law cases.docx

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Department
Management and Organizational Studies
Course
Management and Organizational Studies 2276A/B
Professor
Phillip King
Semester
Winter

Description
Malette v. Shulman Malette v Shulman et al (1990), 72 O.R. (2d) 417 (ON CA) Facts: M is a Jehovah’s Witness who was in a car accident. S was the doctor attending her. S was made aware of a card on M's person stating that she would refuse blood transfusions for religious reasons. S ignored this directive, and gave her blood. After recovery, M sued S for battery. Issue(s): Did M consent to transfusion? Ratio: A doctor is not free to disregard advance instructions any more that he can disregard instructions given at the time. Analysis: Donnelly J:
 → S had no reason to doubt the validity f the card (clear, concise statement of religious belief).
 → Clearly, M foresaw the need for blood transfusions because she went through the exercise of preparing and keeping the No-Transfusions card.
 → Her actions suggest the decision was made with a clear understanding of the risks. Even in a case of emergency, a health care professional cannot override the limits a patient places on her consent.
 → The doctrine of informed consent does not extend to informed refusal: "The right to refuse treatment is an inherent component of the supremacy of the patient’s right over his own body. That right to refuse treatment is not premised on an understanding of the risks of refusal."
 → Importance of respecting the decisions made by the patient. Holding: In favour of plaintiff M; patient did not consent to transfusion. Hill v. Church of Scientology, [1995] 2 SCR 1130 Facts: Manning and Church of Scientology held a press conference to publicly announce criminal contempt proceedings they were starting against Hill, a Crown attorney. Found liable for libel at trial. Issue(s): Is the common law of defamation inconsistent with the guarantee of freedom of expression, and if so, can it be scrutinized? Ratio: Charter values (in private litigation) are balanced differently than Charter rights. There is no formal s.1 analysis. Courts always have power to modify common law to bring into conformity with the Charter. Analysis: *Charter is a “restatement of fundamental values” which guide and shape democratic system, so court can incrementally revise the common law to bring in line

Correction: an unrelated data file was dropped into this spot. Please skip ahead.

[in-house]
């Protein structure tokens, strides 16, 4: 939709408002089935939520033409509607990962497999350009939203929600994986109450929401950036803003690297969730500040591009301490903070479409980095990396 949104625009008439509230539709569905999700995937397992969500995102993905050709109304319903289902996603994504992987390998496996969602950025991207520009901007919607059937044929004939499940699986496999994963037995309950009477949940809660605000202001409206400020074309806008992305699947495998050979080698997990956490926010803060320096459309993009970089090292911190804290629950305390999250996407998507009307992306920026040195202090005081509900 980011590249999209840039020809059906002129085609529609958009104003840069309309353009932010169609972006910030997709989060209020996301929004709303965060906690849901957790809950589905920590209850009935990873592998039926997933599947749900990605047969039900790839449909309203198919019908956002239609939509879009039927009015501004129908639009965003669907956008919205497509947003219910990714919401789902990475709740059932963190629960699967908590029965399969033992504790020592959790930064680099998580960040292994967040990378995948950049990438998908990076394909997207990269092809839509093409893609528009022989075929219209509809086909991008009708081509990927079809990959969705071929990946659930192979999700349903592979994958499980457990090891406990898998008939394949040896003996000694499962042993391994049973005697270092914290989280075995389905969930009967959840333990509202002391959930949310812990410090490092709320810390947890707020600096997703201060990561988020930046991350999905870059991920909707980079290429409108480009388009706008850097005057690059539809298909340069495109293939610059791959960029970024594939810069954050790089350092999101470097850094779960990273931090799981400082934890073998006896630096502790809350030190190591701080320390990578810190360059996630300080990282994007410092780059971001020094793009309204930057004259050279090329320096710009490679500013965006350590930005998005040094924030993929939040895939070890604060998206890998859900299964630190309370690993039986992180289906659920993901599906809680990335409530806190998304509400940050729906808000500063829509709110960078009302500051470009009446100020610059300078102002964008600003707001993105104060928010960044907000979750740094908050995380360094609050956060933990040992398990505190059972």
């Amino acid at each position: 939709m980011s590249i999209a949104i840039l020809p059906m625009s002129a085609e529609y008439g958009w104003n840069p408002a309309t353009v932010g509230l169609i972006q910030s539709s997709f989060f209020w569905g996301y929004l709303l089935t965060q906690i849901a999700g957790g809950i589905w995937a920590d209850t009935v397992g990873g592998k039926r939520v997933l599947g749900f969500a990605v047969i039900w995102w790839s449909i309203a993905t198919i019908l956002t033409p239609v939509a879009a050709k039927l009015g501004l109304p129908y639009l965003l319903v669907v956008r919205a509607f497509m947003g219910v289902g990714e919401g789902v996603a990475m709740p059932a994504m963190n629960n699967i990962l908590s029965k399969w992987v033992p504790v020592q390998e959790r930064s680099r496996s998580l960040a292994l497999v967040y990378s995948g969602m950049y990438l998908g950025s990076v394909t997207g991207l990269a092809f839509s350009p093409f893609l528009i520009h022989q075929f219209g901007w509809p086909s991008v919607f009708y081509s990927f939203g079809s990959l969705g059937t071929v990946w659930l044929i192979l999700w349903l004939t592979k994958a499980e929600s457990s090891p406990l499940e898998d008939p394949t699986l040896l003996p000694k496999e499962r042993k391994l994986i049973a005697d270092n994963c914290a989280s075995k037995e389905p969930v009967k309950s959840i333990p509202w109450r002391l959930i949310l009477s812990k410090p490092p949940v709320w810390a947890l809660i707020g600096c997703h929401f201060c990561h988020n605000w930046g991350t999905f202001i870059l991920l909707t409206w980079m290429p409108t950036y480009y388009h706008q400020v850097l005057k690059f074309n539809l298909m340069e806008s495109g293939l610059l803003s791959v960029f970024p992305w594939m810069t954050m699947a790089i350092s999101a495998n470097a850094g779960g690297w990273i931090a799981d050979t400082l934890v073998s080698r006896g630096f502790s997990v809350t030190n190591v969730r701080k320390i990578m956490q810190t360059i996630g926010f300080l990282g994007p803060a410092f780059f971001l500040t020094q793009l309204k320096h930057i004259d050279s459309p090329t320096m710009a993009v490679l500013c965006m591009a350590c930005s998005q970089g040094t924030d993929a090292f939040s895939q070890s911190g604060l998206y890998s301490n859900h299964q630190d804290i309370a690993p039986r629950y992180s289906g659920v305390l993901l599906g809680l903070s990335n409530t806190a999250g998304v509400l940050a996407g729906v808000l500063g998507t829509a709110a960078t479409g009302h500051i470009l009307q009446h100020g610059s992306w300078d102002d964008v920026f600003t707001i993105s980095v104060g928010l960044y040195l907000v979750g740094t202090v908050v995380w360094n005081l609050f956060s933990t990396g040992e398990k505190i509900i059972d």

→ They will not go further than necessary when evaluating Charter values
 *Most private litigants can do is claim the common law is inconsistent with Charter values, not Charter rights (because rights do not exist absent state action)
 → This avoids subjecting all court order to Charter scrutiny
 *A balancing between principles
 → More flexible than a traditional s.1 analysis
 → Charter values are balanced against the principles underlying the common law
 *Party alleging common law is inconsistent bears onus of proof that:
 → 1. The common law fails to comply with Charter values
 → 2. The common law should be modified Comments: In 2010, court changed the common law of defamation to add the defence of responsible communications in matters of public interest (addressing libel chill). M'Alister (or Donoghue) v Stevenson [1932] AC 562 (HL) Facts: Friend of Donoghue (P) purchased a dark, opaque bottle of ginger-beer and gave it to P. P drank some before her friend discovered a decomposed snail in the bottle. P sued the manufacturer for psychological harm (shock) and gastroenteritis (stomach flu). Issue(s): Does the manufacturer of a product have a legal duty to the consumer to take reasonable care that the product is free from defect likely to cause injury? Ratio: Classical neighbour principle. The manufacturer of a product has a legal duty to the consumer to take reasonable care that the product is free from defect likely to cause injury. Analysis: Majority:
 → Classical neighbour principle: you must not injure your neighbour – where a neighbour is any person so directly affected by your act that you must keep them in mind when acting or omitting to act.
 → The manufacturer put food into a container with the intention of having it be opened by a consumer; the consumer could not inspect the contents because of the type of container. The relationship is close enough for a duty of care to arise. Therefore the manufacturer demonstrated negligence when a snail was allowed into the bottle.